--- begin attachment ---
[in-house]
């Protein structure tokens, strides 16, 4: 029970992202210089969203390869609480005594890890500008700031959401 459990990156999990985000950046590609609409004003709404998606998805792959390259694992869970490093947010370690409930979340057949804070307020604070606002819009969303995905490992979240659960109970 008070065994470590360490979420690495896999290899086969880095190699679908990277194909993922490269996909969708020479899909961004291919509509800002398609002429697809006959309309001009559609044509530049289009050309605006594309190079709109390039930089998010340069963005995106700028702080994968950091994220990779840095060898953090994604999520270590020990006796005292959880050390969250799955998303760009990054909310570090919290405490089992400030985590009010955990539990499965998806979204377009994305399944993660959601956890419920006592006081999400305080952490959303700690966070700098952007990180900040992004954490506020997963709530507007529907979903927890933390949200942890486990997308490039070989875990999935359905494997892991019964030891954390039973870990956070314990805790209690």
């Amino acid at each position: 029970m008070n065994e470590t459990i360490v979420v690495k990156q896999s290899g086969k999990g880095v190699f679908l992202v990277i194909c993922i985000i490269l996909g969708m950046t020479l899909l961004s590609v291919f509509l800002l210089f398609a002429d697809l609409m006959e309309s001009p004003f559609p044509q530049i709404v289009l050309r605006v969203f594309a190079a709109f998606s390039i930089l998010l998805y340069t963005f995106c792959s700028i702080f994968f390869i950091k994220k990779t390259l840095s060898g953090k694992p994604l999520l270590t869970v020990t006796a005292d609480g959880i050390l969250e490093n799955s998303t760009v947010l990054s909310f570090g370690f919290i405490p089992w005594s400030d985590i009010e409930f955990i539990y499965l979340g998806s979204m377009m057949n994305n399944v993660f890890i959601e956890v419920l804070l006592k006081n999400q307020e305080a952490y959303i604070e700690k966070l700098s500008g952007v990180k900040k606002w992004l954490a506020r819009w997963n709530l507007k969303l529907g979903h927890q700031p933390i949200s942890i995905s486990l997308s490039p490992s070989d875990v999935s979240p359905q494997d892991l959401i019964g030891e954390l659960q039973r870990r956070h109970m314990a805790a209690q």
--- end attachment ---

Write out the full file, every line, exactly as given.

[in-house]
């Protein structure tokens, strides 16, 4: 029970992202210089969203390869609480005594890890500008700031959401 459990990156999990985000950046590609609409004003709404998606998805792959390259694992869970490093947010370690409930979340057949804070307020604070606002819009969303995905490992979240659960109970 008070065994470590360490979420690495896999290899086969880095190699679908990277194909993922490269996909969708020479899909961004291919509509800002398609002429697809006959309309001009559609044509530049289009050309605006594309190079709109390039930089998010340069963005995106700028702080994968950091994220990779840095060898953090994604999520270590020990006796005292959880050390969250799955998303760009990054909310570090919290405490089992400030985590009010955990539990499965998806979204377009994305399944993660959601956890419920006592006081999400305080952490959303700690966070700098952007990180900040992004954490506020997963709530507007529907979903927890933390949200942890486990997308490039070989875990999935359905494997892991019964030891954390039973870990956070314990805790209690």
């Amino acid at each position: 029970m008070n065994e470590t459990i360490v979420v690495k990156q896999s290899g086969k999990g880095v190699f679908l992202v990277i194909c993922i985000i490269l996909g969708m950046t020479l899909l961004s590609v291919f509509l800002l210089f398609a002429d697809l609409m006959e309309s001009p004003f559609p044509q530049i709404v289009l050309r605006v969203f594309a190079a709109f998606s390039i930089l998010l998805y340069t963005f995106c792959s700028i702080f994968f390869i950091k994220k990779t390259l840095s060898g953090k694992p994604l999520l270590t869970v020990t006796a005292d609480g959880i050390l969250e490093n799955s998303t760009v947010l990054s909310f570090g370690f919290i405490p089992w005594s400030d985590i009010e409930f955990i539990y499965l979340g998806s979204m377009m057949n994305n399944v993660f890890i959601e956890v419920l804070l006592k006081n999400q307020e305080a952490y959303i604070e700690k966070l700098s500008g952007v990180k900040k606002w992004l954490a506020r819009w997963n709530l507007k969303l529907g979903h927890q700031p933390i949200s942890i995905s486990l997308s490039p490992s070989d875990v999935s979240p359905q494997d892991l959401i019964g030891e954390l659960q039973r870990r956070h109970m314990a805790a209690q």